BC-AS--Asian News Digest, AS
BC-AS--Asian News Digest, AS
Nov. 10, 2014
BEIJING — Chinese President Xi Jinping and Japanese Prime Minister Shinzo Abe take a tentative step toward easing more than two years of high tensions over contested islands and wartime history with an unsmiling handshake and a short meeting. The two men posed briefly in front of cameras, stern-faced, and Abe briefly said something to Xi, who gave no response and looked toward the cameras for the remainder of the handshake. By Christopher Bodeen. SENT: 1,030 words, photos.
BEIJING — As he hosts President Barack Obama and other world leaders, China's President Xi Jinping appears firmly in charge of a vast but stable Communist state boasting the world's second-largest economy. Look closer, though, and things aren't so tidy: Growth is slowing, ethnic and political unrest persist — including an unprecedented protest movement in Hong Kong. And relations with China's neighbors are dogged by conflicts over territory and history. By Christopher Bodeen. SENT: 1,130 words, photos.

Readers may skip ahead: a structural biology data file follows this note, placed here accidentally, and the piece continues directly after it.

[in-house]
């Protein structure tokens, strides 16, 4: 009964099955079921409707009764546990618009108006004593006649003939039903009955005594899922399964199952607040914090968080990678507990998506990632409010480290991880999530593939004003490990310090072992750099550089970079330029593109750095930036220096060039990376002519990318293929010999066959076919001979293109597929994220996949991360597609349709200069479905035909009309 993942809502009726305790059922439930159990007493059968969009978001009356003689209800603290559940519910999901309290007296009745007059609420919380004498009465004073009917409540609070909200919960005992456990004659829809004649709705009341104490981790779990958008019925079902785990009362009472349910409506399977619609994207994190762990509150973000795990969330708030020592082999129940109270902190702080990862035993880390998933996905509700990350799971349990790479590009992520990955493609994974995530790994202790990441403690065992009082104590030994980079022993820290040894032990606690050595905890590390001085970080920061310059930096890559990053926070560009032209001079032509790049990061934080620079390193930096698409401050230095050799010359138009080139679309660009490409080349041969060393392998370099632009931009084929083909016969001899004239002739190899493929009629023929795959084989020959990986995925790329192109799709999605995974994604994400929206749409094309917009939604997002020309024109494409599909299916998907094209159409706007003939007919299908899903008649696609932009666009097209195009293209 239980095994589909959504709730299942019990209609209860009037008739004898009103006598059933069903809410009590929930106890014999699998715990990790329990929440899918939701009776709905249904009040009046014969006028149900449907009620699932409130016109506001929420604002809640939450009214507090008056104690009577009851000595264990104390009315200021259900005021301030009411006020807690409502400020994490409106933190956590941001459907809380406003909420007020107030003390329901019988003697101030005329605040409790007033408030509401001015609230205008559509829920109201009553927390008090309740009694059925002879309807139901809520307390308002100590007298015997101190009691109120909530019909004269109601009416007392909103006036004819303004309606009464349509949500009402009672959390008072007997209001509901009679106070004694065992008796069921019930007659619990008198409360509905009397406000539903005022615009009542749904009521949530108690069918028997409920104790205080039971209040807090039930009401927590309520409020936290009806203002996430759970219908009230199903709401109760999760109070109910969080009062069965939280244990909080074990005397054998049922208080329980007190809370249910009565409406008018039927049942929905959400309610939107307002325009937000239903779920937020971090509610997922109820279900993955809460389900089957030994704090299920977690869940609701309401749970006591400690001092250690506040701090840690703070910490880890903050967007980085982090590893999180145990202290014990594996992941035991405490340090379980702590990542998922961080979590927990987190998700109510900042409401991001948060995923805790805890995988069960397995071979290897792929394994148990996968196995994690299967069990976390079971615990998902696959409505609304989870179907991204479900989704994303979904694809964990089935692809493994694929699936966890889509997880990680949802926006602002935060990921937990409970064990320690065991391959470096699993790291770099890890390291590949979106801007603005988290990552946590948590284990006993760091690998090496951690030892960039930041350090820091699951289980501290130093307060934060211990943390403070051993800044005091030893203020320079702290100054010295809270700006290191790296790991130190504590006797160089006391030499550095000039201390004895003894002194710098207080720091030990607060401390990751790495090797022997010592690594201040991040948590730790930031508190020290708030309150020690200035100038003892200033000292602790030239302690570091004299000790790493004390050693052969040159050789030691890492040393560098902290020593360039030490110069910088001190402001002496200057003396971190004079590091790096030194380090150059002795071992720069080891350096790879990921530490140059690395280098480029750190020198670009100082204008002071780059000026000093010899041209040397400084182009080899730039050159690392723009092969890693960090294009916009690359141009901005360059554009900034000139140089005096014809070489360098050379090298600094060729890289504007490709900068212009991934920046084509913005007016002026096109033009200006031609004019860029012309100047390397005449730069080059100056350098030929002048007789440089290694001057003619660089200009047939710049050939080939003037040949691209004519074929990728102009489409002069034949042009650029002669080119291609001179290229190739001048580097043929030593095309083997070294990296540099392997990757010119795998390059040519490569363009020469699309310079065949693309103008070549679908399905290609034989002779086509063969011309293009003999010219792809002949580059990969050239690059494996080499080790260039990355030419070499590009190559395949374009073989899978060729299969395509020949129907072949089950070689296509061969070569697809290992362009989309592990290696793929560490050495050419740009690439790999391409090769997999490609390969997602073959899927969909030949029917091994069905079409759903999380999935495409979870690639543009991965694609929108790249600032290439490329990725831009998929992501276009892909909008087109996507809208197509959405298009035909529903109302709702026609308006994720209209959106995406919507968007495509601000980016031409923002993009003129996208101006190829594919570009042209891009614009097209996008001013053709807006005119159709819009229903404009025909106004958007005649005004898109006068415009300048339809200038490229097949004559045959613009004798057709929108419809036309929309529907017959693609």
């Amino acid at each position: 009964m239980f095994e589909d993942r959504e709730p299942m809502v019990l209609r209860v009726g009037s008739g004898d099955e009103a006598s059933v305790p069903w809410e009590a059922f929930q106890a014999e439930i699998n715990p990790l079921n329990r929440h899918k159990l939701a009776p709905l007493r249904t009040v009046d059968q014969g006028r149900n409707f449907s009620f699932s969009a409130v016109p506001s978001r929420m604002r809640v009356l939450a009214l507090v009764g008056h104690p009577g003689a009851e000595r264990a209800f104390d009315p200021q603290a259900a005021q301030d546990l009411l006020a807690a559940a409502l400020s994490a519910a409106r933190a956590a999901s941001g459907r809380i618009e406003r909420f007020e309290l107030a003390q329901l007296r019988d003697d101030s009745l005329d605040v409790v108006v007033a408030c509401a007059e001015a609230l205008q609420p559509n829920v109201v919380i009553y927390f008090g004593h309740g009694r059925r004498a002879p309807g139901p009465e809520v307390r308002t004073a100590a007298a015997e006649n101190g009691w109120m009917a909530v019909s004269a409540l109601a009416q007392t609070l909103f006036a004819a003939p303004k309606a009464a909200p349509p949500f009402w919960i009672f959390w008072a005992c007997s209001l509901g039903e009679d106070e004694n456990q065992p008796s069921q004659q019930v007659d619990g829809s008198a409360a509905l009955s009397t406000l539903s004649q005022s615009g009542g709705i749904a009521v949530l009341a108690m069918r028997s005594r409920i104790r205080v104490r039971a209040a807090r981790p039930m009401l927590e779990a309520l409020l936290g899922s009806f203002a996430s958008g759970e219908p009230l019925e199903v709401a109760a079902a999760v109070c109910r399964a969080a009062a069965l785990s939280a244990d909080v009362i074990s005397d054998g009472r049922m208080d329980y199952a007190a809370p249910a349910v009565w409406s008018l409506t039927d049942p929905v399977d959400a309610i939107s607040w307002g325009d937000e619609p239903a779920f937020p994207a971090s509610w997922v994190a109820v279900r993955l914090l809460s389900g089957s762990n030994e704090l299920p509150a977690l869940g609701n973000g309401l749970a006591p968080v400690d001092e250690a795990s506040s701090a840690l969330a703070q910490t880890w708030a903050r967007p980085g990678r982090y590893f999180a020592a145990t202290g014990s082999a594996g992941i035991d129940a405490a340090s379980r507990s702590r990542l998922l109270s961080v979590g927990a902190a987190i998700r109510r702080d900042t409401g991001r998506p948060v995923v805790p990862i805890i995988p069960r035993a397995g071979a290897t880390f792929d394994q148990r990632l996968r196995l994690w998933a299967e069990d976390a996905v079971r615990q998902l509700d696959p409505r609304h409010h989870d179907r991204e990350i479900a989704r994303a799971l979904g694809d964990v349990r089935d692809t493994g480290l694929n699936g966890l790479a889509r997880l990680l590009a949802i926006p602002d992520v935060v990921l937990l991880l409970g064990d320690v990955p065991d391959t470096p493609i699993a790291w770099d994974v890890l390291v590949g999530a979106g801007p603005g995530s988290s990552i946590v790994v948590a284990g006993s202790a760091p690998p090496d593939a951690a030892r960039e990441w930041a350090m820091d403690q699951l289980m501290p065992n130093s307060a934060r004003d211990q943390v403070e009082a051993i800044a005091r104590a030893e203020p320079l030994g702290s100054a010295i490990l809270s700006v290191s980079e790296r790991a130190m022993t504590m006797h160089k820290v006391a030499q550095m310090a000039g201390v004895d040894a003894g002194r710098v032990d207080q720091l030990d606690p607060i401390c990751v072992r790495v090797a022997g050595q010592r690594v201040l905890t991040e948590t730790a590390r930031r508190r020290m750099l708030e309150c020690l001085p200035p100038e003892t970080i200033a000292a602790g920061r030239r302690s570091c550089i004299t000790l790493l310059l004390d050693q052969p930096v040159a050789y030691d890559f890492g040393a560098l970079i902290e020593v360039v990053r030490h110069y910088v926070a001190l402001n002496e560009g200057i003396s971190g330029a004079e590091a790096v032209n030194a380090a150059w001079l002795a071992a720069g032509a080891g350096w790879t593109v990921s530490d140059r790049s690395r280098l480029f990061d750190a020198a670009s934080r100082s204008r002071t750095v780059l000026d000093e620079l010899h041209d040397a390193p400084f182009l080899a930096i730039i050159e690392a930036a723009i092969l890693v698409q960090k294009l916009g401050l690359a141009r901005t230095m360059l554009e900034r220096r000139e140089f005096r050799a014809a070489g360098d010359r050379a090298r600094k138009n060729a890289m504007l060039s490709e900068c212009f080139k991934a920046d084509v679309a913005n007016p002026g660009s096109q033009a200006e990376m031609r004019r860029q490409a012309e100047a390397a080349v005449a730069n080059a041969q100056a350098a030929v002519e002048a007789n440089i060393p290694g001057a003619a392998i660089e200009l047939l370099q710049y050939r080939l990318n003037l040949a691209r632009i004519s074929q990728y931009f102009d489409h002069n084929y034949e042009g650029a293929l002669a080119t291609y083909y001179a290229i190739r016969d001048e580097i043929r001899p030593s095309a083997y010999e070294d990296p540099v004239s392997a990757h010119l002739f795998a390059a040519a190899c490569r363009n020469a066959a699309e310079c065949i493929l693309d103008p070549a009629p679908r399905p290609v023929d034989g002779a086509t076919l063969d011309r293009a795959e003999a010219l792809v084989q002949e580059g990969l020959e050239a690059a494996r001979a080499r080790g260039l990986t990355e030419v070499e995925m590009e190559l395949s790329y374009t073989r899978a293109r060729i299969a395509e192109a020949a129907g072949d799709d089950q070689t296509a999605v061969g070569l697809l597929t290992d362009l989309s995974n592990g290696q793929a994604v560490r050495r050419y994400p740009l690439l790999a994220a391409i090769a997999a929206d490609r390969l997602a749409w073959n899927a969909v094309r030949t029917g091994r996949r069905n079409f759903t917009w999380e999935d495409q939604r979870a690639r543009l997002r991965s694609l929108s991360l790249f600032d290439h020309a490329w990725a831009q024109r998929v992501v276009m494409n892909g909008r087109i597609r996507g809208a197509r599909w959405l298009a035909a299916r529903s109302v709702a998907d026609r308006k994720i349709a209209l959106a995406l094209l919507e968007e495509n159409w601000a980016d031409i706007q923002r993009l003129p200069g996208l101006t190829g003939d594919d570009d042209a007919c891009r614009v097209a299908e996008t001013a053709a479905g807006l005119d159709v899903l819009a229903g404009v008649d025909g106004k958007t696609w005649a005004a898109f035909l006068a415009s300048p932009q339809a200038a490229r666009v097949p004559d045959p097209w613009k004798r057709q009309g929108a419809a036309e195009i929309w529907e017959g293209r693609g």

— OBAMA-TRADE — President Barack Obama presses world leaders to break stubborn logjams that have held up an agreement on a trans-Pacific trade deal that is eagerly sought by the White House and could lead to rare consensus with congressional Republicans. By Julie Pace. SENT: 380 words, photos.
— OBAMA-NORTH KOREA — President Barack Obama is tempering expectations for a thaw in relations between the United States and North Korea, saying the secret talks to free two American prisoners were not the precursor to nuclear negotiations. By Julie Pace. SENT: 430 words, photos.